Setlist: ‘Masochist’; ‘D.T.F.’; ‘Tits And Teeth’; ‘Vulture’; ‘Pretentious’; ‘Too Fly For Valentines’; ‘Grenade’; ‘Fang Dummy’
If you’re looking for stage presence, though, well, Wargasm haven’t disappointed me so far in their careers. From the moment the touring band members take their positions at the drum kits or clutching rhythm guitars, there’s a frothing anticipation in the humid air of Patterns. By the time Wargasm’s co-fronters Sam Matlock and Milkie Way storm out onto the stage, the screams are deafening.
Way’s attire featuring a belt of fake ammo sets the stage for opening track ‘Minigun’, which sees the duo waste no time in firing out breakneck riffs and blast beats into the speakers. It’s their latest single ‘D.R.I.L.D.O’, though, that really turns the atmosphere from excited to frenzied. As soon as the single’s ominous industrial production kicks in, chants of “Drink! F*ck! Fight! Love!” sound from a mosh pit illuminated by strobe lights, filling the room with the hedonistic spirit that drives Wargasm’s music. Nu-metal has, historically, not been known as a genre that takes itself seriously, but in its revival, bands can make killer music while still knowing when to let loose and have fun.
Wargasm’s core is the duelling instruments and vocal styles of its two founding members, Sam Matlock and Milkie Way, and this gig is no different. Fan favourite ‘Backyard Bastards’, an ode to the “good for her” genre of horror, exemplifies this brilliantly. Way’s high-pitched vocals on the chorus are equal parts fragility and ferocity, sharing her swagger and cockiness with Matlock as he snarls the “wanna kill, wanna kill, wanna kill somebody” refrain. What Matlock and Way match each other perfectly on, though, is their energy in their onstage antics. They clamber on the monitors, clutching at the foam ceiling for support, and generally rattle around the stage as though, like sharks staying still would kill them. The crowd responds to their incessant energy in kind by leaping up during old-school Wargasm tracks like ‘Rage All Over’ for good ol’ fashioned crowdsurfing.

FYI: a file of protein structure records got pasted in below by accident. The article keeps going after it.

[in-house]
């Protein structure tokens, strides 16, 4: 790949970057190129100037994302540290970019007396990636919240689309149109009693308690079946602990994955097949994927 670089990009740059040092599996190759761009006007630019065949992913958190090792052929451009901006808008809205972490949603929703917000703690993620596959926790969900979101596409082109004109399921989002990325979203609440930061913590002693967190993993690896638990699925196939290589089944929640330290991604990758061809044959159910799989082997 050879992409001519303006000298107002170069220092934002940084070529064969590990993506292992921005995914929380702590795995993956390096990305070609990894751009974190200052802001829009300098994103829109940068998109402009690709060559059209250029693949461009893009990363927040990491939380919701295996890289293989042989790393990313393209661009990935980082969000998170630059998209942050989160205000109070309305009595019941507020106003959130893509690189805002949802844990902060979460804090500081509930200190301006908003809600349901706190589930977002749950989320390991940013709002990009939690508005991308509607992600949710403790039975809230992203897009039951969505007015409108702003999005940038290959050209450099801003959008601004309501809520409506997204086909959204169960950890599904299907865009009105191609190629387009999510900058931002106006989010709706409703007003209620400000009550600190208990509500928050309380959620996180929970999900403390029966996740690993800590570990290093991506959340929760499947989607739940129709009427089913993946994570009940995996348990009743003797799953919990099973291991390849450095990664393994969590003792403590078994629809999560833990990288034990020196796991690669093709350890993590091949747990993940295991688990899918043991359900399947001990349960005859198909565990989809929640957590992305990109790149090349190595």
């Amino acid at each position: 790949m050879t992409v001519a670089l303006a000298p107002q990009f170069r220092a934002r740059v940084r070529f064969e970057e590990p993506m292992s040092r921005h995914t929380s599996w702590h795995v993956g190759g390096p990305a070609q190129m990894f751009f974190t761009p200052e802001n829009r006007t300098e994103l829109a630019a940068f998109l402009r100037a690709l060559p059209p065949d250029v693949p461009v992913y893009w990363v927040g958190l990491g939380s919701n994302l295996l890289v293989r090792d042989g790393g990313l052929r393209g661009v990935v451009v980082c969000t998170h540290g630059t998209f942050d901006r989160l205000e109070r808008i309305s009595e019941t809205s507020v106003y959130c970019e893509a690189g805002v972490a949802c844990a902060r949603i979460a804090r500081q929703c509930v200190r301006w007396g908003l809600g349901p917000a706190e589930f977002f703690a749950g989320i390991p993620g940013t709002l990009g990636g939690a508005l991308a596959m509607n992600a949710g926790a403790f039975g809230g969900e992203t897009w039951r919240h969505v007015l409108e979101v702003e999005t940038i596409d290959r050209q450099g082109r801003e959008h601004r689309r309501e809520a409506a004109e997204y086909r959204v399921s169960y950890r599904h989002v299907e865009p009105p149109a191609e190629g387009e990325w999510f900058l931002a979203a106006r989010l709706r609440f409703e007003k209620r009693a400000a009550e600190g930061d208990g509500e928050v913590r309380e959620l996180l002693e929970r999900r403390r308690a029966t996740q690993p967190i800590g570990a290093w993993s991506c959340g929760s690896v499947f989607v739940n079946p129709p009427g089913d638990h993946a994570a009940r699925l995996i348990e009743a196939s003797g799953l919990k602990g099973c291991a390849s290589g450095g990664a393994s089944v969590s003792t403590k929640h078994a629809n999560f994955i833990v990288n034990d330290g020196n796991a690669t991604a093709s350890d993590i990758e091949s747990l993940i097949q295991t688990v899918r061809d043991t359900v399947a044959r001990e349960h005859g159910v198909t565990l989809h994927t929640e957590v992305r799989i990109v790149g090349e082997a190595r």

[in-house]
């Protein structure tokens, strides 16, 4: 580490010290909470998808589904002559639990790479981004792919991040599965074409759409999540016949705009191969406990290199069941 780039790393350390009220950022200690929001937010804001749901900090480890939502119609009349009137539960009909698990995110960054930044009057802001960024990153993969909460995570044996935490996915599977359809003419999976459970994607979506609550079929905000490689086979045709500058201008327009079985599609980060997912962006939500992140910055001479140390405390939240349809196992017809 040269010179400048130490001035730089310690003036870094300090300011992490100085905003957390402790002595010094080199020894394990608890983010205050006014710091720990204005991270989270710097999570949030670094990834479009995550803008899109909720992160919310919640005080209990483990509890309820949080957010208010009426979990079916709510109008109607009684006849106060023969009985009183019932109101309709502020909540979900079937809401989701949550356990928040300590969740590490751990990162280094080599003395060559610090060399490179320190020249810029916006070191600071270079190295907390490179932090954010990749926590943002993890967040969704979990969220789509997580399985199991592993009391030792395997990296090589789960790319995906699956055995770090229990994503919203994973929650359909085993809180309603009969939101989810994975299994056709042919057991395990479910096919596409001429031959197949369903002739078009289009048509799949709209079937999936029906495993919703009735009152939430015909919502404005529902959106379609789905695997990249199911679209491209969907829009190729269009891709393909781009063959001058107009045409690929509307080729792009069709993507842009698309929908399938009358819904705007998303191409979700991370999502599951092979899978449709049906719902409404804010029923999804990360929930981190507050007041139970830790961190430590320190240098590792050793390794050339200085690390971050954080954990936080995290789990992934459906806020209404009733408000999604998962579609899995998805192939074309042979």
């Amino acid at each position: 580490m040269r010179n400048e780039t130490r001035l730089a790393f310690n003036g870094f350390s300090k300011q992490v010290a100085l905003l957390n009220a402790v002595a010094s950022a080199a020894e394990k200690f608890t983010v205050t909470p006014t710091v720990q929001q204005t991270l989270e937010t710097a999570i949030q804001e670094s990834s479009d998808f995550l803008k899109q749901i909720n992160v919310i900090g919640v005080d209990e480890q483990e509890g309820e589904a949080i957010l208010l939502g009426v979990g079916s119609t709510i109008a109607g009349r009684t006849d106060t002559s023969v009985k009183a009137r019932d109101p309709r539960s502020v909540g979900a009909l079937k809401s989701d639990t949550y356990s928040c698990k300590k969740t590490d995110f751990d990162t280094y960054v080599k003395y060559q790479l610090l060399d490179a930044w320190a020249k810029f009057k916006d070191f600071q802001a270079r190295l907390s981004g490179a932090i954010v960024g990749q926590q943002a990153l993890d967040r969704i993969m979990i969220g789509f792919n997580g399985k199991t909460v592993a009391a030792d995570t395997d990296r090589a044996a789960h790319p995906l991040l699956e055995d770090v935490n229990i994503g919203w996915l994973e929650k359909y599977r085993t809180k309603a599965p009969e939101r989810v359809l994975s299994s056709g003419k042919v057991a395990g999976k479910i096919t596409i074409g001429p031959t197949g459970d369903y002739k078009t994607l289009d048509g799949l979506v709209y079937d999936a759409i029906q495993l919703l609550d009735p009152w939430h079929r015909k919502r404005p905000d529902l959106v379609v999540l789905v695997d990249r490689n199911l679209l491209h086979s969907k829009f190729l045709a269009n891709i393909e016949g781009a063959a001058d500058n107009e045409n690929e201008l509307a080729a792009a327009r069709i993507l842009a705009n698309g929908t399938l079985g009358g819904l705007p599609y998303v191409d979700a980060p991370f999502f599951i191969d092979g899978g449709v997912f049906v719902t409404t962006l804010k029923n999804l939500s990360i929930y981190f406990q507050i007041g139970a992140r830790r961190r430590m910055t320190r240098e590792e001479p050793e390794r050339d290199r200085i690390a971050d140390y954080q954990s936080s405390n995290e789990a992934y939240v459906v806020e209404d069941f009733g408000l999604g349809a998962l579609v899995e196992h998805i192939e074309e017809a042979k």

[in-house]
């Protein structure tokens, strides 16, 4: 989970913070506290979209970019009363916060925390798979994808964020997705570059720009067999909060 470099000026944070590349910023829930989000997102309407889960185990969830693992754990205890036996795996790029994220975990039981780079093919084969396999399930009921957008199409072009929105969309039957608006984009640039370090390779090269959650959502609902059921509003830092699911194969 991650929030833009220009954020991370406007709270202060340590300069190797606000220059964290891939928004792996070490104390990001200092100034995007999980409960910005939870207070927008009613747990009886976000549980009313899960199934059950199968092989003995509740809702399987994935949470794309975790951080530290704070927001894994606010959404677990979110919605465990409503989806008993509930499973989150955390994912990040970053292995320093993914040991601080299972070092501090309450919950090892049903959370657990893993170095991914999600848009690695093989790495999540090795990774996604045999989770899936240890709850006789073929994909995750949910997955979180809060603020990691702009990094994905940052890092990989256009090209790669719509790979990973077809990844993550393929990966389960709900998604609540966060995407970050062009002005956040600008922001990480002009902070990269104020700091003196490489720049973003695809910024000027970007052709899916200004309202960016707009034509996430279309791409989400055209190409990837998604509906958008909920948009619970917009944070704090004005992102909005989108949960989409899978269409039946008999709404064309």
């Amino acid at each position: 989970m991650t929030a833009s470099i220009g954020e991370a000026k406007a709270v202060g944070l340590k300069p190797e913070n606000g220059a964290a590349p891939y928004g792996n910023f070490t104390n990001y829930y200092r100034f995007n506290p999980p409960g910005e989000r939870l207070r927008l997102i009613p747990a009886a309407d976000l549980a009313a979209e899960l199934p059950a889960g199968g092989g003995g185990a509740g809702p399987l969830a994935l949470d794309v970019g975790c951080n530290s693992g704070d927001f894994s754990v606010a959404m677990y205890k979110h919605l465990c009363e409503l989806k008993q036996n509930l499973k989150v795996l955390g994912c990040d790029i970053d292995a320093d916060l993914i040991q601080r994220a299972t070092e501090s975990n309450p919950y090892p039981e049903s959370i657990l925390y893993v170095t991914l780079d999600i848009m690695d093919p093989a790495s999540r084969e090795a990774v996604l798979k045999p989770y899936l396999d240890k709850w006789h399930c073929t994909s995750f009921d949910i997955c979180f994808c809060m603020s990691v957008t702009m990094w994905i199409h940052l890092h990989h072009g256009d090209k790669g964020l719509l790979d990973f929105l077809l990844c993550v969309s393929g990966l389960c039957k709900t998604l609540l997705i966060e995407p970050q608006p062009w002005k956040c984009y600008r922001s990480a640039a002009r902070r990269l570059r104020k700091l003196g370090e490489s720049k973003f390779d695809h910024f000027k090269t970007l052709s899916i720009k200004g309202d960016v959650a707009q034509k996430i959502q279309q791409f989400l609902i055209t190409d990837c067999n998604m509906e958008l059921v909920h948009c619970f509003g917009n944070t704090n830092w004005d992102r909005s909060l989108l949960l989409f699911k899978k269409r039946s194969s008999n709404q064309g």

The chaos hit its peak for the last two songs of an admittedly very short set. In all honesty, I was pretty disappointed with how many of their older songs didn’t get featured – it’s not like they didn’t have the material for a longer set, but I’d assume a band as fervent in their performances as Wargasm would get pretty knackered performing a longer set. Luckily, ‘Spit.’ took us out on a high note. It’s their catchiest original song by far, with a kickass central guitar line that whirs into action like a slick guitar over-revving its engine. Transfixed under a blood red light by the nu-metal revival happening before their eyes, the chorus might start with a guttural cry of “it’s so disgusting!”, but the audience definitely disagree.
Setlist: ‘Minigun’; ‘D.R.I.L.D.O’; ‘Rage All Over’; ‘Salma Hayek’; ‘Pyro Pyro’; ‘Backyard Bastards’; ‘Fuckstar’; ‘Lapdance’; ‘Spit.’. (encore) ‘Your Patron Saints’